Skylight, first staged at the National in 1995, is being revived for the second time in the West End and it is easy to see why the play has had such endurance and received such accolades (Olivier Award for Best New Play and Tony Award for Best Play). David Hare takes us into the world of Kyra and Tom and beautifully weaves the political and emotional in such a way that you never feel like you are being preached to. On the contrary, Hare has inhabited his characters so completely that the audience is swayed this way and that, like pawns in a game of chess.
Kyra lives in a freezing rundown council flat in North London and teaches children from disadvantage backgrounds in East Ham (oh, the commute!). In walks Tom, a self-made restaurant entrepreneur whom she has not seen in three years. Turns out that Kyra used to be part of his family but left suddenly after his wife learned of their six-year love affair. The first act does suffer slightly from some not so subtle exposition when Kyra and Tom retell how they met and fell in love but one can forgive Hare as the rest of the play is such a joy to watch. The dialogue between the nouveau riche restaurateur, who can’t understand why anyone would choose to live in such squalid conditions, and the earnest teacher, who wants to save the world one student at a time, is compelling and did I mention very funny. Hare has managed to draw us into a literal “kitchen sink drama” while giving us a complex collision of beliefs.
Tom is all male entitlement, feeling let down by his dying wife who never gave him the absolution he needed and seeks Kyra’s embrace to cauterise his wounds and feel whole again. But, as we know, rekindling old relationships is never easy and thus begins a tennis match where volleys are exchanged and old gripes are aired. Kyra derides Tom’s self-pity and lack of understanding of how the other half (or is that 95% nowadays) lives. She is unsparing in her attack on those who sneer at teachers, social workers and probation officers who mop up society’s mess.
But if this all sounds very weighty, it is not. The second act is where Hare’s craftsmanship comes to the fore as the polemic feels completely organic to the story. Stephen Daldry has brought his magic directorial touch to a fine script where the dialogue between Carey Mulligan’s Kyra and Bill Nighy’s Tom is pitch perfect.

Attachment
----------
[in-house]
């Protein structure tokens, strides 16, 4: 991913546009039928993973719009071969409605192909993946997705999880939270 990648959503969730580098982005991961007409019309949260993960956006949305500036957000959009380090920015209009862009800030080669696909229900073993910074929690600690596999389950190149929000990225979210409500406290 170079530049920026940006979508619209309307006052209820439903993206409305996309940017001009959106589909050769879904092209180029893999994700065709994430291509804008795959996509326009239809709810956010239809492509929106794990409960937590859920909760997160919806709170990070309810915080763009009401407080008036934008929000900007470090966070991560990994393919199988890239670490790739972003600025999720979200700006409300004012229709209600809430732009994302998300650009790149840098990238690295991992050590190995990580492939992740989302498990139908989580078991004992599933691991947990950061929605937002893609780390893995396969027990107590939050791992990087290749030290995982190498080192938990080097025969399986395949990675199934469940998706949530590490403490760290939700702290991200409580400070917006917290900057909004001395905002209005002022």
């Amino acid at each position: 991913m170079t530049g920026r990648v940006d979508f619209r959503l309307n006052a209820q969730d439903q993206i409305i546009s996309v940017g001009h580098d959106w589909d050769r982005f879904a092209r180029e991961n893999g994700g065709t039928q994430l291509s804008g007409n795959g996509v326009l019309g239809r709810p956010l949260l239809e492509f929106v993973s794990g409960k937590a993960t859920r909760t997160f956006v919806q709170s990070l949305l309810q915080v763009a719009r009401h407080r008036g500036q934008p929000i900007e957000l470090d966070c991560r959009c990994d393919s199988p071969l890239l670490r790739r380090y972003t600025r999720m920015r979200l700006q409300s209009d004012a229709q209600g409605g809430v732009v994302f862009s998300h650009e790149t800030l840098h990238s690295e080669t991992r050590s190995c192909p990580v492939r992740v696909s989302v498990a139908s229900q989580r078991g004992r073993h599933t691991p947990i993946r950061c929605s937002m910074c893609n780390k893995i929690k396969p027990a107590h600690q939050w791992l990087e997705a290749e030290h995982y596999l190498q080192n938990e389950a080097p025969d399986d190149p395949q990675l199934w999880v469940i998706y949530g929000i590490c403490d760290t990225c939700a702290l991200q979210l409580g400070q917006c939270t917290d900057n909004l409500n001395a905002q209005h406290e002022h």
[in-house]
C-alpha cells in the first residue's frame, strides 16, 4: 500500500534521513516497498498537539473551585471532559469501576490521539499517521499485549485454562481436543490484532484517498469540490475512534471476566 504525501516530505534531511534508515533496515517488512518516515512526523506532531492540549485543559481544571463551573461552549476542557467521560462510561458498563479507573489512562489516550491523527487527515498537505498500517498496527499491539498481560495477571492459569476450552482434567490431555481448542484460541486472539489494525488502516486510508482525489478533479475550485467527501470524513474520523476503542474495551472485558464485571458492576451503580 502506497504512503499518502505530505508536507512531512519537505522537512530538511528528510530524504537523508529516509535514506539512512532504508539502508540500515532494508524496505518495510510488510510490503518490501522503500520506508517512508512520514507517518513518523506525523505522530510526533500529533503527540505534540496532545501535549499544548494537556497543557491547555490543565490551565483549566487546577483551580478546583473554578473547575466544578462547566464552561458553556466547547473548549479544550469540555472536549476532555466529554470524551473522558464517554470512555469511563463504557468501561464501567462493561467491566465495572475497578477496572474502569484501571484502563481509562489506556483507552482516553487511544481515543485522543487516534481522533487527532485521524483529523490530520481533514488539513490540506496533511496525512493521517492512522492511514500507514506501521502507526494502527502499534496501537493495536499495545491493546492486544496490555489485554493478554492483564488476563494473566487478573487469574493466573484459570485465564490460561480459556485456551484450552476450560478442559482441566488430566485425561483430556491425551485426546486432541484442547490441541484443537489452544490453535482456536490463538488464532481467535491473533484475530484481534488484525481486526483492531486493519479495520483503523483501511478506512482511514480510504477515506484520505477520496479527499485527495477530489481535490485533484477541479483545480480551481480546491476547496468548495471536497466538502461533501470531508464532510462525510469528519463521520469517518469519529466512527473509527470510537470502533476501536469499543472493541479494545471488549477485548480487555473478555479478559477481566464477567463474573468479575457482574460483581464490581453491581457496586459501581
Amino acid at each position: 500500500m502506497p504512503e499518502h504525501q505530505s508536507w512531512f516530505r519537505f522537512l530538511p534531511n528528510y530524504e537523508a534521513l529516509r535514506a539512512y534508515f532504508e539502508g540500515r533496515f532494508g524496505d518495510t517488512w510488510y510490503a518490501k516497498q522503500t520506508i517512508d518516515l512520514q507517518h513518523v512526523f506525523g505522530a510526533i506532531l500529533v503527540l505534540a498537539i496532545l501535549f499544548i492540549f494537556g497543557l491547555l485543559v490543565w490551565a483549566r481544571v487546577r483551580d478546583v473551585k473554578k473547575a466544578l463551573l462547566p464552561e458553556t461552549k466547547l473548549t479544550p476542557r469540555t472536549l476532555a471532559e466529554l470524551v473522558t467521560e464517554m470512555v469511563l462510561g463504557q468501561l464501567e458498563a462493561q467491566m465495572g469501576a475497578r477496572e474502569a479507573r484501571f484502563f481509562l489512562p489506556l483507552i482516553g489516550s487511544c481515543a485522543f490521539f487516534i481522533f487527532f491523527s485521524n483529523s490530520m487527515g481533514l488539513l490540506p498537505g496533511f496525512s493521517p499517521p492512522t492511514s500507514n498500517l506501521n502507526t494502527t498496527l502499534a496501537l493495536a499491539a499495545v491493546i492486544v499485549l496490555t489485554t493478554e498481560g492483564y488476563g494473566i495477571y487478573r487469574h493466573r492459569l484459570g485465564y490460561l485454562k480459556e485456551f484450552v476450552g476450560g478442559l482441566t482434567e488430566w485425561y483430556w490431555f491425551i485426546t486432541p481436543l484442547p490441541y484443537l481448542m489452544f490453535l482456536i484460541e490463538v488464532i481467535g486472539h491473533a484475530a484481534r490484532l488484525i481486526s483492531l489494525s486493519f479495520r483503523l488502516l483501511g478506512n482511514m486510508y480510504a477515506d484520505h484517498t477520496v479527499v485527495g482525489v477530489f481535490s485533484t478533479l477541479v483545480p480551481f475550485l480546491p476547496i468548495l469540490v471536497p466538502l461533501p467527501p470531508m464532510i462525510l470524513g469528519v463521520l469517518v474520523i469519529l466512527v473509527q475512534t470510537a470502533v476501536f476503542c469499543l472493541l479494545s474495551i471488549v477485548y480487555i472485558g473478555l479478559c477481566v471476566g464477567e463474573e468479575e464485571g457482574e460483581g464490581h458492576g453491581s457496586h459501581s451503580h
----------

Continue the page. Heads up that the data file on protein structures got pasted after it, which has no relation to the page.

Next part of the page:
Bill Nighy played the part some 19 years ago and revisits the role with all the energy of a much younger actor. His disdain for an old piece of Parmesan tells you everything about a man who feels he should be able to buy happiness by purchasing things. The skylight of the title being the room he built for his dying wife who nevertheless never delivered him from his guilt. He is restless and full of bravado but ultimately cuts a sad figure as man who just won’t have his cake and eat it too. The emotional and political distance between the two lovers becomes all too apparent over the course of the evening. Mulligan as Kyra is completely convincing as a women caught between her staunch beliefs and a visceral attraction to her former lover. She is passionate without being strident and maintains a half-smile as Tom struts his stuff around her flat. Matthew Beard plays Tom’s son Ed who visits the flat pre and post Tom. He is excellent as the teenage boy worried for his father and seeking to understand why Kyra has left their life. I must make a special mention of the fantastic and ingenious set designed by Bob Crowley where the council estate forms a lit backdrop to Kyra’s flat and where an entire spaghetti sauce is cooked and eaten on stage.
Go and see this beautifully directed and designed production that marries so well passion and politics.